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Boy Scouts Reconsidering Policy on Gay Members
A major tipping point in the controversial Boy Scouts of America policy on gays is just around the bend.
The BSA has prohibited gay scouts and leaders from troops across the country for years, but growing protests have pressured the national organization to consider opening up membership, no matter what a person's sexuality.
Supporters say it would be a huge victory, not just for the Boy Scouts, but in the fight for equality in general. Opponents say homosexuality is a sin, and there is no place for gays in an organization that builds its basic teachings around God and caters to young boys.
The Springfield chapter of the BSA would not take an official stance on the issue, but if it does go through, it would mean local sponsors would decide if they want to continue supporting the organization.
"So the church, the fraternal group, the Rotary club, American Legion, what have you, have to decide their policy on how they will treat this decision," BSA Abraham Lincoln Council Scout Executive Dan O'Brien said.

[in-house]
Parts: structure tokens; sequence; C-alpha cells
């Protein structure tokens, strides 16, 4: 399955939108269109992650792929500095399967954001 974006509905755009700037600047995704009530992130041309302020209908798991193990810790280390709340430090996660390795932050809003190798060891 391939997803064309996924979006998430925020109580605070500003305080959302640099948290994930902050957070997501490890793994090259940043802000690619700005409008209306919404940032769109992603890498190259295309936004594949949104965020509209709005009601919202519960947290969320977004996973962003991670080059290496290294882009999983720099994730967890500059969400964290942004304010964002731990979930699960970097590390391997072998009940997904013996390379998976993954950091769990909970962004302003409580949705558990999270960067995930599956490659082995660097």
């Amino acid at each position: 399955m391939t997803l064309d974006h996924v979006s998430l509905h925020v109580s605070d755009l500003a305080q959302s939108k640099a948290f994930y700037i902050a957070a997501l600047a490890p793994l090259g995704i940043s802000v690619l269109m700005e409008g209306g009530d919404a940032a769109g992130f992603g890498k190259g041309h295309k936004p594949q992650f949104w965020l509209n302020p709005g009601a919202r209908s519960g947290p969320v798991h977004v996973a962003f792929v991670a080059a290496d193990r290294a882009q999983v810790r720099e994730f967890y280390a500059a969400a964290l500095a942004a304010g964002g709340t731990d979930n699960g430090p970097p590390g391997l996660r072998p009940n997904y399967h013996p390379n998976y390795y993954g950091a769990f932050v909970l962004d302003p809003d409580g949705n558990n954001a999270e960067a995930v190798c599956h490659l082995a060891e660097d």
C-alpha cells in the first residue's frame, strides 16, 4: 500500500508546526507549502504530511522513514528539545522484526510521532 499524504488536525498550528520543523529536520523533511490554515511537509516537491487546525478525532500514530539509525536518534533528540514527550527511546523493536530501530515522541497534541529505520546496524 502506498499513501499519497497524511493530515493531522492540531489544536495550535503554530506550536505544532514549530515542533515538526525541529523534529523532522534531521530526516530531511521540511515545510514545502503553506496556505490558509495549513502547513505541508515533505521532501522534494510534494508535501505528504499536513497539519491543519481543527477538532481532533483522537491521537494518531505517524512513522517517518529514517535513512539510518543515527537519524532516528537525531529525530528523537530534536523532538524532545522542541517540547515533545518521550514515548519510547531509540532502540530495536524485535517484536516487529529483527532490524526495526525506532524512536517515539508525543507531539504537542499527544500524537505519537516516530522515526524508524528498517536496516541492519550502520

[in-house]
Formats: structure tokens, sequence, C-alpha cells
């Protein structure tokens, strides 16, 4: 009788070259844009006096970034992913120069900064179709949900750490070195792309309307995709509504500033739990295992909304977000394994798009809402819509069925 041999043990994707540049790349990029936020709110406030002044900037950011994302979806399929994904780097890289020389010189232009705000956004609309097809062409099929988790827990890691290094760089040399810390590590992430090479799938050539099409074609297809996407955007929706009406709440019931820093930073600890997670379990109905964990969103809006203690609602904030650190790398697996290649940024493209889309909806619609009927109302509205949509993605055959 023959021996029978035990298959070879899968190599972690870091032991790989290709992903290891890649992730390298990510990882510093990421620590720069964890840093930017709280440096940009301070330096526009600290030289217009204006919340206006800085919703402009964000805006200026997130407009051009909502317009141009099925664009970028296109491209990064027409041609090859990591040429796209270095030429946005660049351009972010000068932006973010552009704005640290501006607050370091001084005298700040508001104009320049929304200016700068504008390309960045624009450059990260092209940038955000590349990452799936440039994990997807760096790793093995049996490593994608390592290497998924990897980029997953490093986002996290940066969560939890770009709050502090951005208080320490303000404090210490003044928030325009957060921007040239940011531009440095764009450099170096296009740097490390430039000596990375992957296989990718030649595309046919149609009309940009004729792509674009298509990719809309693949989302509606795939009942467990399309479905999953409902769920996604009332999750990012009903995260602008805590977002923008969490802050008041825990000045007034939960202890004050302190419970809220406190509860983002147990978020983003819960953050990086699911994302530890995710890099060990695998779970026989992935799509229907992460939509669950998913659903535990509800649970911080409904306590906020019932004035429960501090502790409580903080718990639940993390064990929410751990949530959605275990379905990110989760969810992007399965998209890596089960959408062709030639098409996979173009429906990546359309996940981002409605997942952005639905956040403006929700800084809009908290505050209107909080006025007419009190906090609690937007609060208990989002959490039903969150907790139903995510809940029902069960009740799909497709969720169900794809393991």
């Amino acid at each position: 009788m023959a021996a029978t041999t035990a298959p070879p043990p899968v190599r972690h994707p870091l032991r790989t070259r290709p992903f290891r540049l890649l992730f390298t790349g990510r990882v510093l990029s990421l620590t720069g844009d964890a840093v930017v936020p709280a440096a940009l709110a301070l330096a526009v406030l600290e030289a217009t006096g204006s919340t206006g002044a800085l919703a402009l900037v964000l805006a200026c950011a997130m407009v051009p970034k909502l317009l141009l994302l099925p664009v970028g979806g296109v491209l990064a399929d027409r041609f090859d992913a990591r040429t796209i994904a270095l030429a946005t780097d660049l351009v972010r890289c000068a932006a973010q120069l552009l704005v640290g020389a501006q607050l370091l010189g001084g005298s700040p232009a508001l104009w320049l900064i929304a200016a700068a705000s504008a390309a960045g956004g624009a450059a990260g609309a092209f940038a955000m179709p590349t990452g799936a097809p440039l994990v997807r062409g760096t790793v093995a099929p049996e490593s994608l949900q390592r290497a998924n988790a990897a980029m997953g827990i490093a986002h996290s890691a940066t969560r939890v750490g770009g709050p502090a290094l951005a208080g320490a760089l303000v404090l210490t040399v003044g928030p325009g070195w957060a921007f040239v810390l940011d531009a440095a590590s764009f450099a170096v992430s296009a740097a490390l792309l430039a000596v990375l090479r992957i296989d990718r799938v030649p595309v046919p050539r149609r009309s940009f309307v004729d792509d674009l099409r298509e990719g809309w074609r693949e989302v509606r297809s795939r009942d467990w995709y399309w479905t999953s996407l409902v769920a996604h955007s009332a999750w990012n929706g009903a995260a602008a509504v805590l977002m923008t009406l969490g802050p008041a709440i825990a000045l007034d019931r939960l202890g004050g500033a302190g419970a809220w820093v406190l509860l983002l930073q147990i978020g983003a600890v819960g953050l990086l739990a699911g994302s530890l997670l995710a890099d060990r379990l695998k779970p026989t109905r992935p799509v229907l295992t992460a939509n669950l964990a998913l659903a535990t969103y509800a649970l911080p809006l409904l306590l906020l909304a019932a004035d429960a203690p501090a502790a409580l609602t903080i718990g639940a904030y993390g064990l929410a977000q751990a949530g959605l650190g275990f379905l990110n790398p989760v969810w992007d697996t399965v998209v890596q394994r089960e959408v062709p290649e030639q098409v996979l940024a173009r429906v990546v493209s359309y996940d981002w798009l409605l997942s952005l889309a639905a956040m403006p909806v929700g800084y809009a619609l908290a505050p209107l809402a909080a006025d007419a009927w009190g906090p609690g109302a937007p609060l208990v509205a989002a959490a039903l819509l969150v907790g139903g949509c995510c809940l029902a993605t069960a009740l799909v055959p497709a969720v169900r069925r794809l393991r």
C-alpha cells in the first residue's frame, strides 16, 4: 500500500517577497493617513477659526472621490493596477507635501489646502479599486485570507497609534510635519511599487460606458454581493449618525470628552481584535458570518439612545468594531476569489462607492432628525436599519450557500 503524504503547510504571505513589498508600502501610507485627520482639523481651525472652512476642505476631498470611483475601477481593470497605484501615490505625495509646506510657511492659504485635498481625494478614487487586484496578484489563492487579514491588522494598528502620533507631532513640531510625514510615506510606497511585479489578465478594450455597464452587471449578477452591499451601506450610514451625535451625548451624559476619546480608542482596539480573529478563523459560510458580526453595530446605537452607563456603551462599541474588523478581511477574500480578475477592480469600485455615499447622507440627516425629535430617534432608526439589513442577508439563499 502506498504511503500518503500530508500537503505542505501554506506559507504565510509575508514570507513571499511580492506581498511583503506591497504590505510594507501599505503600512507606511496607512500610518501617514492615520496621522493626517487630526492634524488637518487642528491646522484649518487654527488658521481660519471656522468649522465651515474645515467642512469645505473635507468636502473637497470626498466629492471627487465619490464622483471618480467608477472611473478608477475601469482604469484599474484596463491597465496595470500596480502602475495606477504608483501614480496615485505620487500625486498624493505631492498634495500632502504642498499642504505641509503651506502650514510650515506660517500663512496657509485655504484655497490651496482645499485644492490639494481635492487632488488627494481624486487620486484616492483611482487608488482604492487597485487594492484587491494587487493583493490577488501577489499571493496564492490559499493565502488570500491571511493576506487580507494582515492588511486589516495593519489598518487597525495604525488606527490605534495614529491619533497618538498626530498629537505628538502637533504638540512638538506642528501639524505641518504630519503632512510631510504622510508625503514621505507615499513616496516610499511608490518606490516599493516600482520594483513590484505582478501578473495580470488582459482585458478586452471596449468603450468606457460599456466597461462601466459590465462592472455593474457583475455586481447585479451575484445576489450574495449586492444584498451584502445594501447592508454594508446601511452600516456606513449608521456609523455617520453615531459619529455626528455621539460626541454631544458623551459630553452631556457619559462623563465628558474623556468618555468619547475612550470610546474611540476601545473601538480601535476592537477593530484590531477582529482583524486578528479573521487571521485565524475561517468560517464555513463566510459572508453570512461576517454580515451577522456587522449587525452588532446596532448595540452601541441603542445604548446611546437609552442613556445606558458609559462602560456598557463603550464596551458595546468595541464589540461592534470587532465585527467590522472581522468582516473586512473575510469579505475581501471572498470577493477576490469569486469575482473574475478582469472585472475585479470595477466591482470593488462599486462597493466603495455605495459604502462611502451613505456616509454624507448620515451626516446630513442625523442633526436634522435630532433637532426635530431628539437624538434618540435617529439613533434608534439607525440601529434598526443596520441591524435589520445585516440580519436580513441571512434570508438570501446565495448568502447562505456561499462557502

The current national policy that bans gay scounts and leaders from troops is one the BSA said they stood behind as recently as last year. But this new announcement comes after data showed membership in the Cub Scouts, the BSA's largest division, dropped sharply last year.
The BSA's national executive board is expected to make a final decision next week.
If the decision goes through, we're told we will likely see some shuffling of sponsorship. Some organizations withdrew support years ago, when the BSA's policy on gays garnered new attention. Meanwhile, other organizations have publicly admitted they would throw support behind alternative organizations if the scouts lift their national ban on gays.